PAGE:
To start the year right, productivity is the topic I choose to read on and write about. After setting my priorities straight last year and going through a major transition, I found myself looking into ways to be more productive.
Most people, myself included, would honestly agree that staying productive is a challenge. Whether you are working in the corporate world, a stay-at-home mom, a freelancer or consultant, or an entrepreneur, you need to know how to veer away from constant distractions, disruptions, and various types of commotions.
Don’t you just feel good when you get to tick off tasks from your checklist at the end of the day?
Tips and Tricks to Improve Your Productivity
Create and maintain a powerful morning routine.
Let me start this portion with a quote from a famous lifestyle guru, Tim Ferriss. He said that “If you win your morning, you win the day.” Starting the day with an inspiring and empowering morning routine is one of the most successful people’s secrets.
What makes this routine? According to several articles I read, it includes meditation, exercise, visualization, and planning. Doing these can amplify your intentions, clarity, and motivation. These instill a sense of empowerment that makes you believe you can conquer the day.
Having a great morning routine can be part of self-love. Read about how you can jump-start your self-love journey here.
Learn how to prioritize the tasks on your list.
I love making lists! Lists keep me organized and gratify me when I get to check the tasks one by one. Making a list is easy, especially if you are a working mom like me. There’s an endless roster of tasks you can include in your list, day in and day out. Sometimes, I find it hard to prioritize these tasks. Which is more important?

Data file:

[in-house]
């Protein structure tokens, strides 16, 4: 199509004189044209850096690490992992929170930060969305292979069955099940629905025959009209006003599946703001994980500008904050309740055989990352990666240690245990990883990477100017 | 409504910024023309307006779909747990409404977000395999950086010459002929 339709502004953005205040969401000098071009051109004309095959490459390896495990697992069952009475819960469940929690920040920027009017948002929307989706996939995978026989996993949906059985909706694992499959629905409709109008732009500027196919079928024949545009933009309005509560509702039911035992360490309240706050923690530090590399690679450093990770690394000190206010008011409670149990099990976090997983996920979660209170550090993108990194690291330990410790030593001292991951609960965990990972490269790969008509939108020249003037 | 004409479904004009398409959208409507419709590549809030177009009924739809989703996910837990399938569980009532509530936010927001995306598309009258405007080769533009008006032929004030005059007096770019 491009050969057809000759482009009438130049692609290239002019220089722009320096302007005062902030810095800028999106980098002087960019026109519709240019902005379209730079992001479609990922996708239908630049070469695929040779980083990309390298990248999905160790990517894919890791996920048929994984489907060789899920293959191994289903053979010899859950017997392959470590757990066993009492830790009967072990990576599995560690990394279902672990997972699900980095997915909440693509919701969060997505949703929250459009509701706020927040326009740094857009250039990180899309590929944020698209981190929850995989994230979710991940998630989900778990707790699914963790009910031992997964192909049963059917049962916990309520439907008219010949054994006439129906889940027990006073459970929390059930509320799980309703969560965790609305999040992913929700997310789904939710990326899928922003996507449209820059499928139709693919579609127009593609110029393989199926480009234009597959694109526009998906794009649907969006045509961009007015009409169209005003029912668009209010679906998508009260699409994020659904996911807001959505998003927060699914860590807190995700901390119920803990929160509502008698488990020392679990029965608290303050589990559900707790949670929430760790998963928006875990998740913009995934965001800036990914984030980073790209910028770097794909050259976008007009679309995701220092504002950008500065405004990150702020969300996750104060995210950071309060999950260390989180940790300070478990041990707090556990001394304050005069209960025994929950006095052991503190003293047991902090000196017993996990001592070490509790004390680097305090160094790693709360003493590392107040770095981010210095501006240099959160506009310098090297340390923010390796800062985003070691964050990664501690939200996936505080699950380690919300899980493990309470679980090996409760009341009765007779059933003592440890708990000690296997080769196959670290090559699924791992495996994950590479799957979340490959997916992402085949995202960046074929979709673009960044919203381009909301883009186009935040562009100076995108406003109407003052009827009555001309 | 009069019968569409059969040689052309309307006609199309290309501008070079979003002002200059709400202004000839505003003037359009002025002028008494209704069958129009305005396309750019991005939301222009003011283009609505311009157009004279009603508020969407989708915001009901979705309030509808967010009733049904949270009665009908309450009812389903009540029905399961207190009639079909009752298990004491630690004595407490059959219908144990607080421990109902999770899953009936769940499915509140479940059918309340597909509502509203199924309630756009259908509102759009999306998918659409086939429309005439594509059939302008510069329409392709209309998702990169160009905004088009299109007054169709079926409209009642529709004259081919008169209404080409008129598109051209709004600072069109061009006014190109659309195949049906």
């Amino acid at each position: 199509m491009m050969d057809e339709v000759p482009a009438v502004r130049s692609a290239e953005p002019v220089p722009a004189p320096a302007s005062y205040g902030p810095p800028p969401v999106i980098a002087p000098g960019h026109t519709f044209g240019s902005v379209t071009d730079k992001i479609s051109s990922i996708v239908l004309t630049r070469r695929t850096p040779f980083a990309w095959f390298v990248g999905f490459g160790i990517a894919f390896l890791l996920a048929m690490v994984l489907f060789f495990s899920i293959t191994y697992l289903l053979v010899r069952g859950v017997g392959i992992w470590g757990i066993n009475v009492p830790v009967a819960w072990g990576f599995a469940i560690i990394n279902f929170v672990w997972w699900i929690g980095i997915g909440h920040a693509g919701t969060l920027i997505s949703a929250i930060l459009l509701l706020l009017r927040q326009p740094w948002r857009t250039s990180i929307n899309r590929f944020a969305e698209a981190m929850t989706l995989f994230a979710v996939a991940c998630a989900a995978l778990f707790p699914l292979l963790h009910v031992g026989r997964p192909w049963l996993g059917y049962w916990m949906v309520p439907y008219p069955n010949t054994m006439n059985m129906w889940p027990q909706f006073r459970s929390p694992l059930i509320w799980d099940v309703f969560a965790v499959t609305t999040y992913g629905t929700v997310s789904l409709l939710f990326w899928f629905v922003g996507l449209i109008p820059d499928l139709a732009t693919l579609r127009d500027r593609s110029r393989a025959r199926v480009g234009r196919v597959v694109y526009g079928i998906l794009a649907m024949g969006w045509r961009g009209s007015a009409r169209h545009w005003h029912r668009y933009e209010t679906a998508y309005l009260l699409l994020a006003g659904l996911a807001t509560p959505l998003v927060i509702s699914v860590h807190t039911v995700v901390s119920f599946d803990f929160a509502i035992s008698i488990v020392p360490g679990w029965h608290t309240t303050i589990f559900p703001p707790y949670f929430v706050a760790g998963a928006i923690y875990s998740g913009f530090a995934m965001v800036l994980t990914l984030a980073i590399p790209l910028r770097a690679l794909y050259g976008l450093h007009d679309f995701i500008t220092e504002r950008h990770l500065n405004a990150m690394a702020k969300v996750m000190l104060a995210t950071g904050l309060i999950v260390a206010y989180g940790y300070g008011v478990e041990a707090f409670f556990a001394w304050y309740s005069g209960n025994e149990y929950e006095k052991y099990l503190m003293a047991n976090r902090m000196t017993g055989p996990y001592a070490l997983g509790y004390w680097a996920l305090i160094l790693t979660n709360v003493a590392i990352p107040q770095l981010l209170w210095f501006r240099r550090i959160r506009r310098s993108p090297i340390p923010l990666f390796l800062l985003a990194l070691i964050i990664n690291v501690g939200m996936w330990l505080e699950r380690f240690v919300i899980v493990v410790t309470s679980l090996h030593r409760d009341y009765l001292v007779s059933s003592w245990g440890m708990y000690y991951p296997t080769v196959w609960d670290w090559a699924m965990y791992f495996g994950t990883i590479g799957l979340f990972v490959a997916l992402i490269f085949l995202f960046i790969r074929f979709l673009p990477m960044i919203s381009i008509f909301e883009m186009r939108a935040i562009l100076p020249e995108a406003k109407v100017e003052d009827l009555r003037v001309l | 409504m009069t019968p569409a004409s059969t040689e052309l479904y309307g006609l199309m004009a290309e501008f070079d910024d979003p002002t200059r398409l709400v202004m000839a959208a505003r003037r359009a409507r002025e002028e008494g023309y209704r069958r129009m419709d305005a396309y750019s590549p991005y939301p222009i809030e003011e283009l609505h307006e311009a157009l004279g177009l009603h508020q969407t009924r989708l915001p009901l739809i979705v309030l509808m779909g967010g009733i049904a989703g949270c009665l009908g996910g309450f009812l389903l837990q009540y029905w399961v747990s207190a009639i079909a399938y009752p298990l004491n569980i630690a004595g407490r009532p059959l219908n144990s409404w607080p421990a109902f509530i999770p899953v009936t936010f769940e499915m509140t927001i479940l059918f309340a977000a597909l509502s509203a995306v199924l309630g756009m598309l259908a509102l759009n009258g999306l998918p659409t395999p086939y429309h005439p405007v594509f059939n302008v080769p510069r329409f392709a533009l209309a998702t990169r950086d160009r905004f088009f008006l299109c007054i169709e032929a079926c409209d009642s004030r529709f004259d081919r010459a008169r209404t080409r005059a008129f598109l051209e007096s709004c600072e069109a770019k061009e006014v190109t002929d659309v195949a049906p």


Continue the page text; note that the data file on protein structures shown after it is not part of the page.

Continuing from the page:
The Pareto Principle, also known as the 80/20-rule, is an analytical framework that puts your effort and your results side by side, so you better understand how to go about your tasks in your list. This principle states that 20 percent of your initial inputs could affect the 80 percent of your possible outcomes.
Knowing this, you ought to focus on the top 20% of your tasks. If you still don’t know how to identify your top 20%, think about which ones will have the highest impact on your goals. As another saying goes, you should know how to work smart rather than hard.
Use your calendar to remember critical schedules.
Whether you prefer your phone calendar, your handy planner, or the desk calendar laid with all its glory on your table, making use of calendars has added perks. First and foremost, it helps you remember your appointments and crucial tasks for the time, day, or week.
Secondly, calendars can help you with your planning and time management. Seeing tasks on a portion of your calendar urges you to estimate the time you need to accomplish the task. Should you find your day full, learning how to avoid feeling overwhelmed is a different story.
To be more effective, write only the most important and urgent errands in your calendar. Do your best to complete these tasks within your set time frame. Using a calendar will help you to be a better organizer and time manager.
Some say, its best to eat the frog.
No, you don’t have to own an exotic diet to follow this technique. The frog symbolizes your most crucial task. More often than not, it can also be the one you are dreading the most. Most people put this off until they feel they are ready to face it. But in reality, they end up procrastinating and running out of time for it.
I’ve been learning how to eat my frog first thing in the morning. Getting it out of the way gives me the confidence and freedom to efficiently accomplish the remaining toads (minor tasks) in my bucket.
Follow the two- or five-minute rule.
If you’ve successfully swallowed the frog first, this rule is its perfect companion. Identify quick errands in your list. Quick, means that they can be finished in two, five, or fewer minutes. Doing plenty of them right away makes you feel good. You also save time by getting them out of the way which allows you to do your other duties.